Licorice. Like British Marmite or American peanut butter and jelly, licorice (known locally as drop) is one of those foodie institutions that you either love or hate. For licorice lovers, HEMA, an institution in itself, sells sweet and salty varieties of the potent confections. Candy Freaks, a quirky independent store on Nieuwe Hoogstraat, also carries a good selection, which you can pick and mix yourself from the colorful bins.
*It’s worth noting that some countries restrict the import of certain food and drink products—notably meat and dairy—so check before you buy. It would be such a shame if your carefully selected hunk of Dutch cheese were confiscated by customs.
On May 31, 2013Cecily Layzell answered the question:For the best views in Amsterdam, pull up a chair at one of these Forbes Travel Guide recommended restaurants. With so much to look at, just don’t forget to eat.
1. Ciel Bleu. The name of this restaurant means “blue sky.” Located on the twenty-third floor of Hotel Okura, it’s easy to see why. Enjoy spectacular cityscapes while feasting on chef Onno Kokmeijer’s sublime two Michelin-star fare.
2. Hotel de Goudfazant. Don’t be fooled by the name, this is strictly a restaurant. In the unlikely surroundings of an industrial terrain in Amsterdam Noord, Hotel de Goudfazant combines an elegant Dutch-French menu with sweeping vistas of the Eastern Docklands across the IJ.
3. Restaurant Open. Perched on top of a 1920s railway bridge that has been transformed into an airy, glass-fronted structure, this eatery offers contemporary cuisine and contrasting views of Amsterdam’s architecture, from old canal houses to modern apartment blocks.
4. Riva. The younger sister of popular brasserie and bar Dauphine, Riva has something its older sibling can only dream about: a prime waterfront location on the River Amstel and a floating terrace. The perfect spot to watch Amsterdam life drift by.
On May 28, 2013Cecily Layzell answered the question:Avoid the tourist tat and take home a stylish reminder of your visit with our tips for the best souvenirs to buy in Amsterdam.
1. Delftware. Originally produced in Delft, a small city about an hour southwest of Amsterdam, Dutch blue and white porcelain has become synonymous with the Netherlands as a whole. Jorrit Heinen (Muntplein 12) carries a wide selection, from Christmas ornaments and flatware to vases and high-end collectibles.
2. Liqueur. The family-run A. v. Wees De Ooievaar, the last remaining traditional distillery in Amsterdam, produces a range of liqueurs and old-fashioned bitters. Made from a bewildering array of herbs and spices, the drinks are beautifully packaged and have evocative names like Bride’s Tears, Rose without Thorns and Little Hans in the Cellar. Try before you buy at the distillery’s tasting room De Admiraal on Herengracht 319.
3. Dutch design. Characterized by minimalism, innovation and humor, Dutch design has been on the rise since the 1990s. Browse the showrooms of Droog and The Frozen Fountain for stylish homeware and contemporary furniture by established names (Jongerius, Wanders, Hutten) and upcoming talent.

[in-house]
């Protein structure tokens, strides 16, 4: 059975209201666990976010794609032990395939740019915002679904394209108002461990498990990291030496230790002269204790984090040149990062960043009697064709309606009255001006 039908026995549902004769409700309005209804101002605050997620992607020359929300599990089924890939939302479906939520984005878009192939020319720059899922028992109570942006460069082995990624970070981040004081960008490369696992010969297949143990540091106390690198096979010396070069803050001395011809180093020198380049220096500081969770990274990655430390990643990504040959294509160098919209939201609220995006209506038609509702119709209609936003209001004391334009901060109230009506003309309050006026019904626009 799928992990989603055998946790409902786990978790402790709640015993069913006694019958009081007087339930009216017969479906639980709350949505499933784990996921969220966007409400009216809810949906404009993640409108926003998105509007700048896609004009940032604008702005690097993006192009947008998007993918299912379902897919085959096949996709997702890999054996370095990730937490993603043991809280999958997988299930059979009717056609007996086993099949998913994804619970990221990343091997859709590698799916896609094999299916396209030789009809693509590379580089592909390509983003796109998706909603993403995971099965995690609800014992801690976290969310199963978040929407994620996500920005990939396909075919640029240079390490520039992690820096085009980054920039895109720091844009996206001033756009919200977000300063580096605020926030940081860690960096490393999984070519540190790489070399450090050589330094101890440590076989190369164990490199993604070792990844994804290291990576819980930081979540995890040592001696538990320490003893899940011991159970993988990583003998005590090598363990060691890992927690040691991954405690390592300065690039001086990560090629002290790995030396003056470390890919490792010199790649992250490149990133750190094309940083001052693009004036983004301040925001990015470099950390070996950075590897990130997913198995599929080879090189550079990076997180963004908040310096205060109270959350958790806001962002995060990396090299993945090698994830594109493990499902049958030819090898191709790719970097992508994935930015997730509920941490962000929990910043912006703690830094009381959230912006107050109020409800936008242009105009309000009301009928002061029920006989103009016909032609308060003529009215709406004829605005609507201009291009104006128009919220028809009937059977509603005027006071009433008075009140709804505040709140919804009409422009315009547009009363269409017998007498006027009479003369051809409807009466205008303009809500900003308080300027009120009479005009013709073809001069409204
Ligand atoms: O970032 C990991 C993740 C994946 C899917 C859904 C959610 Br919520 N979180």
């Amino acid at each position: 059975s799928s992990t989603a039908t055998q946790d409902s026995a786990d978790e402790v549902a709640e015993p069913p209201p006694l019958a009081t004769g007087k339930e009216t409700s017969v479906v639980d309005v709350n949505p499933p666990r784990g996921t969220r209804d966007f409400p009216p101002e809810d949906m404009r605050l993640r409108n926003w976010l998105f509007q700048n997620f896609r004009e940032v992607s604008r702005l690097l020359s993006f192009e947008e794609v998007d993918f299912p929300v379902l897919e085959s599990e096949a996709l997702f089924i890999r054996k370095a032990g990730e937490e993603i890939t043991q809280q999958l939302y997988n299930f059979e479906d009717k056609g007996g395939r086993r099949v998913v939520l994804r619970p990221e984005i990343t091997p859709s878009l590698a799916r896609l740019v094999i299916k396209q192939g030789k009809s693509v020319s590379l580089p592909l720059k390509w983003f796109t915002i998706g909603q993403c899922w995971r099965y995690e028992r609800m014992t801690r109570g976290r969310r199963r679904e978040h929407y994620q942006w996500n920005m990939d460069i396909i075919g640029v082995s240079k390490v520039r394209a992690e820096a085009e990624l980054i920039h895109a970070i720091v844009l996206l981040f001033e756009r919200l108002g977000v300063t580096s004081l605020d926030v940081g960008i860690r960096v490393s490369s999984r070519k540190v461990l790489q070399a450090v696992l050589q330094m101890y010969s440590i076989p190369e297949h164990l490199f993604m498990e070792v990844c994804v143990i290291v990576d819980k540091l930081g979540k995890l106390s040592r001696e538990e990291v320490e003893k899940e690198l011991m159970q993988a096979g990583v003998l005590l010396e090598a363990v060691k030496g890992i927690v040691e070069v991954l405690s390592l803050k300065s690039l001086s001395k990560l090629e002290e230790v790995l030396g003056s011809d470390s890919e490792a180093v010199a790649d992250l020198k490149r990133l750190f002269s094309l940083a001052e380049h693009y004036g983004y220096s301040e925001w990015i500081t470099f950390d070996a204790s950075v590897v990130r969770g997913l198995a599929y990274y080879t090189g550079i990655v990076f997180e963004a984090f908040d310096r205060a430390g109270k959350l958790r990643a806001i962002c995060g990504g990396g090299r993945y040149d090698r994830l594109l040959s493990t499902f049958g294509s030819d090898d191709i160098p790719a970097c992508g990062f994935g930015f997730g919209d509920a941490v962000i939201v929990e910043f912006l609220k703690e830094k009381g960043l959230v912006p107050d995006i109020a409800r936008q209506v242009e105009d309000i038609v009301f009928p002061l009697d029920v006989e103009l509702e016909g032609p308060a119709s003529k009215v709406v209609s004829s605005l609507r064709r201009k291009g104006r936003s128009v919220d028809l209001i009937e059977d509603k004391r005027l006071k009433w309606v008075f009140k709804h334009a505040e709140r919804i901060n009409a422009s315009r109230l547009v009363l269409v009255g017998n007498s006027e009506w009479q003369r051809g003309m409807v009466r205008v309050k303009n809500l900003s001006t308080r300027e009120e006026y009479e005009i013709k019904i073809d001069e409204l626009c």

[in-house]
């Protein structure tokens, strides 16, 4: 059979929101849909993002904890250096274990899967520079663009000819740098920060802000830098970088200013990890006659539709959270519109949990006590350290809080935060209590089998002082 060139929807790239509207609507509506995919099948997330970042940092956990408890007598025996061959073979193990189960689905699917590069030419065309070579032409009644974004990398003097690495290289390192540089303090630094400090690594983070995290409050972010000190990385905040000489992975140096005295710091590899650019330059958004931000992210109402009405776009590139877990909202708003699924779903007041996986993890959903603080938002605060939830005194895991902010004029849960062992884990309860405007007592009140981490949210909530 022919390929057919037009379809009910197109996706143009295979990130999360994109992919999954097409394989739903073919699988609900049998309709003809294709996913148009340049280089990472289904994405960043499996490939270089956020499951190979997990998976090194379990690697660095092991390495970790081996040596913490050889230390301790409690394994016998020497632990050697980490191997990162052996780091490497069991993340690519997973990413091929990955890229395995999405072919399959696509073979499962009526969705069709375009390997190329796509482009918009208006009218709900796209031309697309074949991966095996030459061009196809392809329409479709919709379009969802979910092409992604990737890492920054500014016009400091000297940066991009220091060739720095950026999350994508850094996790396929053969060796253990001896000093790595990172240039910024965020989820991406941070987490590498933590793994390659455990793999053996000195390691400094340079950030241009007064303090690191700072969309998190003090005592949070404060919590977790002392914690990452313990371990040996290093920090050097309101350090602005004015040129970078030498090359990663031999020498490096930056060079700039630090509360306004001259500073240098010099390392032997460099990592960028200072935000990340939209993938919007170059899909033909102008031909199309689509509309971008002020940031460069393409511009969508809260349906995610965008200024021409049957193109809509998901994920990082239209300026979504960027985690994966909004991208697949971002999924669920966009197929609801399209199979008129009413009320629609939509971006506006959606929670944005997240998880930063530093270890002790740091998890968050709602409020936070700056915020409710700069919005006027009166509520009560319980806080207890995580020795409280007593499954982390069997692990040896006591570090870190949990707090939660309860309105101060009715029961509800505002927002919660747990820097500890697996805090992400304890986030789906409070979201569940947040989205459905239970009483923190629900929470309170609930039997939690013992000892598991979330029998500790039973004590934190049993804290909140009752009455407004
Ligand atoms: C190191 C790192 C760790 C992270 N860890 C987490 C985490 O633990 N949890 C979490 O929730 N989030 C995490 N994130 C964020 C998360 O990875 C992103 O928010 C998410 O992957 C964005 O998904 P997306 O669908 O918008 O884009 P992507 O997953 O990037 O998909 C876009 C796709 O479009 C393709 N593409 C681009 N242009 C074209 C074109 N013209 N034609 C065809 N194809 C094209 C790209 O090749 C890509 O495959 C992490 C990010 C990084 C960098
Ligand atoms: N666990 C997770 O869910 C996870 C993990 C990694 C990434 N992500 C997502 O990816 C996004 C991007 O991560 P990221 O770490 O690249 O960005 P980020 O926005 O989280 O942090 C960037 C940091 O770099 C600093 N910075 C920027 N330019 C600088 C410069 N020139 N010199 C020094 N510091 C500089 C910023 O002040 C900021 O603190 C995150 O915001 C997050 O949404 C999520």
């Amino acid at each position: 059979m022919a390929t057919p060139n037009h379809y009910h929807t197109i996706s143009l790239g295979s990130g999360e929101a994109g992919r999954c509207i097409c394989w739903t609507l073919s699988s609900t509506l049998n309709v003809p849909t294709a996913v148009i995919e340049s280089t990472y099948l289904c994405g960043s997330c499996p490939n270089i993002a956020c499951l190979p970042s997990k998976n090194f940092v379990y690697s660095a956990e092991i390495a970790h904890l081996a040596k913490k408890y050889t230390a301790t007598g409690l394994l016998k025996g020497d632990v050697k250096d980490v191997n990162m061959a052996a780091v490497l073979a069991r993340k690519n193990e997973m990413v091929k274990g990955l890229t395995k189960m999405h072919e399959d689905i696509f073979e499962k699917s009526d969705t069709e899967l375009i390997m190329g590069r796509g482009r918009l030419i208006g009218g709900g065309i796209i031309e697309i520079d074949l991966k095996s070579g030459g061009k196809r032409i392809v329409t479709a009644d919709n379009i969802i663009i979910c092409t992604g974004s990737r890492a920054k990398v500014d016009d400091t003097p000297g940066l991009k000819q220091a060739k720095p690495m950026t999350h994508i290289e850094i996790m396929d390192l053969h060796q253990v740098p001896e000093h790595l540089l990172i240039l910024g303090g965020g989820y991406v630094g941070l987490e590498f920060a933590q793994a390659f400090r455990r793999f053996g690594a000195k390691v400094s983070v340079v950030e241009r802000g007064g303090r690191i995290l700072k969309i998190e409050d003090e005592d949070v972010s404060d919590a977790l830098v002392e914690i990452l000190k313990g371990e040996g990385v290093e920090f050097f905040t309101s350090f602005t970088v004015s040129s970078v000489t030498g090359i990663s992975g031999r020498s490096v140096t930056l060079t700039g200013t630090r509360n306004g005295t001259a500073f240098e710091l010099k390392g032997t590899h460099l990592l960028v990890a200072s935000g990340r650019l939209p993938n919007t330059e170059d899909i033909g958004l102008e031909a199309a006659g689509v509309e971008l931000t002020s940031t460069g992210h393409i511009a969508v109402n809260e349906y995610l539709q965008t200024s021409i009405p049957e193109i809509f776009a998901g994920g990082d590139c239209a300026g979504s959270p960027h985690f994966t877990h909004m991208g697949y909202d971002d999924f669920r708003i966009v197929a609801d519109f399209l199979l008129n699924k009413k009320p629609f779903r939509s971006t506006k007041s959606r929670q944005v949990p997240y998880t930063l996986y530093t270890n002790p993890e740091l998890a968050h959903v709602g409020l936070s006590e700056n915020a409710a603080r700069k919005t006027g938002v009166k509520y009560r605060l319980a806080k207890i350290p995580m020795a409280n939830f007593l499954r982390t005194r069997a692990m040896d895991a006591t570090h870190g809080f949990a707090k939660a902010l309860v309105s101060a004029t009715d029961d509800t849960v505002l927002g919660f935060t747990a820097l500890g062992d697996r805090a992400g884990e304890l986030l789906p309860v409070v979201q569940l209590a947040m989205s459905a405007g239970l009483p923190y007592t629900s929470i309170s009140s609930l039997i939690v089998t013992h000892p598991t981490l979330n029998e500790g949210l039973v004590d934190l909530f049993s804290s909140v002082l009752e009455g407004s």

4. Flowering bulbs. If you miss the dazzling display of spring blooms at the Keukenhof Gardens just outside Amsterdam, prepackaged bulbs are available all year round at the floating flower market on Singel canal. Dozens of varieties of tulips are available, but lilies, hyacinths, crocuses and narcissus make colorful souvenirs too.
5. The Diary of Anne Frank. Although her story had a tragic end, Anne Frank has inspired millions since her diary was published in 1947. A luxury, hardcover edition of the book is available from the Anne Frank House (Prinsengracht 263-267), now a museum, where Anne and her family lived in hiding between 1942 and 1944.
On May 28, 2013Cecily Layzell answered the question:Amsterdam is famous for its trading history and enterprising spirit. The Dutch East India Company, often considered to be the world’s first multinational, was founded here in 1602 and introduced spices to the Dutch capital. Cheese made with cloves and chocolates flavoured with peppercorns reflect this history and make unusual souvenirs.
The last remaining traditional distillery in Amsterdam is the family-run De Ooievaar. It is most famous for its genever (the precursor of gin), but also produces a range of liqueurs and old-fashioned bitters with evocative names like Rose Without Thorns and Bride’s Tears.
As distillers have moved out of the city, craft brewers have moved in. The best known is still Brouwerij ’t IJ, which produces around a dozen light, dark, and seasonal beers. These are available in the brewery itself or at De Bierkoning behind Dam Square.
For something more enduring, snap up a piece of Dutch design. Characterized by minimalism, innovation and humor, Dutch design has been on the rise since the 1990s. Both Droog and Moooi sell products by established (Marcel Wanders, Richard Hutten) and upcoming talent. Clothing by Dutch fashion designers adorns the racks of SPRMRKT.
On May 28, 2013Cecily Layzell answered the question:For a compact city, Amsterdam’s neighborhoods are remarkably diverse. Here are our top five, which can be squeezed into even a short visit.
1. Centrum. Encompassing the historic center, and undoubtedly the gateway to the city, this is the Amsterdam of Golden Age canals, grand merchants’ residences and quaint arched bridges.